Other reasons for the low scores of PC in the students in the higher academic semester were a lack of support from clinical educators, heavy workload, assuming more responsibility for patient care,[16] difficulty in organizing activities,[16] providing independent and professional care, and exposure to real work situations [10] at the beginning of clinical placement. Necessity enhancing PC are having a professional relationship based on respect and mutual acceptance by teachers, friends, and colleagues, and role model and clinical mentorship.[6] The atmosphere of clinical education is somehow nonsupportive. Among other reasons for the reduction in student motivation for learning is the lack of equipment, environmental factors and cooperating healthcare staff in healthcare settings.[17],[18],[19]

Another reason for the low level of PC in the final year students is the difference between what they have been taught and what they actually see in clinical settings. Such a difference between theory practice leads to reality shock during graduation.[15],[16],[17],[18],[19],[20] If the shock is not relieved, the situational stress can lead to job dissatisfaction, resigning, and decrease in the quality of performance in clinical settings.[20],[21]

In our study, nurses had less PC in the first 10 years of employment than any other nurses, a reason for which is the difference between theory and practice, ultimately leading to reality shock. In addition, nurses at the end of their courses entered clinics with the same status as CN. With the increase in academic education, the students' level of theoretical knowledge and clinical skills are improved. Therefore, any failure in the clinical environment leads to the students' inability to put their knowledge into practice.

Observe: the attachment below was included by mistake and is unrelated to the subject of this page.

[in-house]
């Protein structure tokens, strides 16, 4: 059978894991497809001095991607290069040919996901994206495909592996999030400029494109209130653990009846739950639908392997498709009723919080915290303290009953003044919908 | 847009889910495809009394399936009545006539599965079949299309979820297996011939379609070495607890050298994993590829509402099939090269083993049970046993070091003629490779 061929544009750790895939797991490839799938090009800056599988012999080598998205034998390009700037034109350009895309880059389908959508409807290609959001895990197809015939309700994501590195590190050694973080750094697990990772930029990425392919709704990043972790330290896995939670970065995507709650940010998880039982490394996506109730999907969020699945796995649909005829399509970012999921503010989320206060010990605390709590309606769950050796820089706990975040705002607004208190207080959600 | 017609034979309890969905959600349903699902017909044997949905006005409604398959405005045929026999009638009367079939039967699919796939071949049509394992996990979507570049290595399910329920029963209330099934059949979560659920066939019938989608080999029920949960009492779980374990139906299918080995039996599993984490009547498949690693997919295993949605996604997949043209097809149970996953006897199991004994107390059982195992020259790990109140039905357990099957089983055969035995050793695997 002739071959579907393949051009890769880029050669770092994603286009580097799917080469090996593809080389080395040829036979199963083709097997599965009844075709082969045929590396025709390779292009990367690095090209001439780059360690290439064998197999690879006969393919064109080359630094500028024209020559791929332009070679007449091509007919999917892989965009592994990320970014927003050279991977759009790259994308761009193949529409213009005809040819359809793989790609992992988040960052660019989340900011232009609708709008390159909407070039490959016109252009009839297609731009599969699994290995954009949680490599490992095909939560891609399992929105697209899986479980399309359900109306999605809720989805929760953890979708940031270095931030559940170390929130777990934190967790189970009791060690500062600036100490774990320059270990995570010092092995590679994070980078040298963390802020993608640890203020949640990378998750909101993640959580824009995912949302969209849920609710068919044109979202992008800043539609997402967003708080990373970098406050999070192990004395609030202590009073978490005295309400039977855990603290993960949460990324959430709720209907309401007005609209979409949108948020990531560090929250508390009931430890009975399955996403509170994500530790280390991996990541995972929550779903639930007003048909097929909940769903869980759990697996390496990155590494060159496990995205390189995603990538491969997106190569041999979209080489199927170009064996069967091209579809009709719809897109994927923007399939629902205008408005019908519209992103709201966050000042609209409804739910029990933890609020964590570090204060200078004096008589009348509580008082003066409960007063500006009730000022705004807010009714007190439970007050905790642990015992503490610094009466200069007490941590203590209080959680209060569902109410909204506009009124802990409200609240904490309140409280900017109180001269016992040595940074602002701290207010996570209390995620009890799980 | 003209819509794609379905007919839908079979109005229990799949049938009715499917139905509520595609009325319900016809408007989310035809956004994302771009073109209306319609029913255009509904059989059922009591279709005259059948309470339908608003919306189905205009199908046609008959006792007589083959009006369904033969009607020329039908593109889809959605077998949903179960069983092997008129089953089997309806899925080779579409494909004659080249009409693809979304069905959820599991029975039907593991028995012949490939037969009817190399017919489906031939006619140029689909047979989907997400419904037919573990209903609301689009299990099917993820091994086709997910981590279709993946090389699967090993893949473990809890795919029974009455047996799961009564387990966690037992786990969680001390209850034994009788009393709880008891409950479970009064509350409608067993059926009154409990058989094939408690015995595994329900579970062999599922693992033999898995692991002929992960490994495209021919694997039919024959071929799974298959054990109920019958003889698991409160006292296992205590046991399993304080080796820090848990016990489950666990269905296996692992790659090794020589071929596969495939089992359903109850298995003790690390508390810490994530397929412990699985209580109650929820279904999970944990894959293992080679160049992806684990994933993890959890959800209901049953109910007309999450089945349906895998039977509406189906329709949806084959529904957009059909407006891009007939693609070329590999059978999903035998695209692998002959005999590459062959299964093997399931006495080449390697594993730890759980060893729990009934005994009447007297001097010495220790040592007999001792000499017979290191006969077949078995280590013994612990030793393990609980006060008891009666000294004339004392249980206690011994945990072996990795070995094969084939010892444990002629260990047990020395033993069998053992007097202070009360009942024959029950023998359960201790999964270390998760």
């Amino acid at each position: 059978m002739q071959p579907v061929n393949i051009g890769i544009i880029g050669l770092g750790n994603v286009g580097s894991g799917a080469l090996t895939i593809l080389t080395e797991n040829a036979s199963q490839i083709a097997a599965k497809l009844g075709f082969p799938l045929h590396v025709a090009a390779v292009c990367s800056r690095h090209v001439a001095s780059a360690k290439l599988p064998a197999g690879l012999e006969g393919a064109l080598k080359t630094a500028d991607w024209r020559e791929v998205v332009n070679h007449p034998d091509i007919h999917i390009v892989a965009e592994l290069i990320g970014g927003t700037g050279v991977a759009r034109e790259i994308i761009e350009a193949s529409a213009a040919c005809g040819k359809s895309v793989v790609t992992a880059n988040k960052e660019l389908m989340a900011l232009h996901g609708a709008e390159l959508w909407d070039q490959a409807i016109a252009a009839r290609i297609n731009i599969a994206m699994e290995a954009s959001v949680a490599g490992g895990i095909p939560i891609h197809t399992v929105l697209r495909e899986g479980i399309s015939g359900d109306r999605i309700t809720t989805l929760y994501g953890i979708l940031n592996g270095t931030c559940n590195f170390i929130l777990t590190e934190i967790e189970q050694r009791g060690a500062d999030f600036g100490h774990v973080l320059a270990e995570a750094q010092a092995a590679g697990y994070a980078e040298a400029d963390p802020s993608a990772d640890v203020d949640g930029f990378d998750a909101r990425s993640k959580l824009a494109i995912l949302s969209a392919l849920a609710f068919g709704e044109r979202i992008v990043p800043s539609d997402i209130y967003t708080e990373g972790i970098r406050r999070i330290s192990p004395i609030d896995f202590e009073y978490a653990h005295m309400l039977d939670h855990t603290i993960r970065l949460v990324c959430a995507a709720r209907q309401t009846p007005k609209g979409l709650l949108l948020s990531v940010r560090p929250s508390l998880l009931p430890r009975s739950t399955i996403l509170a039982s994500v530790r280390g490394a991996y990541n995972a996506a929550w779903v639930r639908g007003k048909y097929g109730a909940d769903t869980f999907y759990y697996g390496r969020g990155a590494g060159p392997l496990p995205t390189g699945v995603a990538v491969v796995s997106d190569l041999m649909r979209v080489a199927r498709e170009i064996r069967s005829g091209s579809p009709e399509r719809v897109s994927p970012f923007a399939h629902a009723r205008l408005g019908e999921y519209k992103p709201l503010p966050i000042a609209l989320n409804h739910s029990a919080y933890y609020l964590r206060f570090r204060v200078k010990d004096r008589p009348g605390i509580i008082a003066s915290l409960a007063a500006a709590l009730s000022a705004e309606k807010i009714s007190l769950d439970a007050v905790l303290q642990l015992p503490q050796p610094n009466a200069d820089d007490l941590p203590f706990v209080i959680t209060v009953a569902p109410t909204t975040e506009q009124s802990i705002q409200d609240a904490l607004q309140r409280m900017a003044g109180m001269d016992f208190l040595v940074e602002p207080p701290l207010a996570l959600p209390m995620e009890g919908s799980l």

In addition to the formal sources of education in clinical settings, values and issues are understood informally through an interaction with healthcare staff, called hidden curricula, which may negatively affect students' professional confidence. In this respect, physicians and some healthcare provider's disagreements with the presence of students or their participation in clinical settings need further consideration.[19]

Clinical studies on clinical education in Iran show that clinical education encounters a number of challenges. Based on students and clinical teachers' perspectives, these challenges are having no objective for clinical placement, the lack of coordination between theoretical and practical education and lack of appropriate evaluation methods.[22] Other barriers to clinical education are the lack of objectives and job descriptions for students, lack of students' independence for practice, delegation of low level activities to students, giving no feedbacks to students, inappropriate behaviors of personnel, and clinical educators' insufficient attention to the educational needs of students in practice.[23],[24] These problems during clinical education, which hinder students' independence in practice, can justify the low levels of PC among students.

Effective education in clinical settings depends on different factors including the educational atmosphere.[18] An environment that provides opportunities for professional practice and improvement in clinical skills,[21] and teaching and assessment strategies that increase students' confidence, can enhance the professional confidence. In the study by Ratta (2012), role playing, classroom and blackboard discussion and attendance/conversation were used for evaluating novice nurse leadership institute with the aim of improving PC in novice nurses.[9]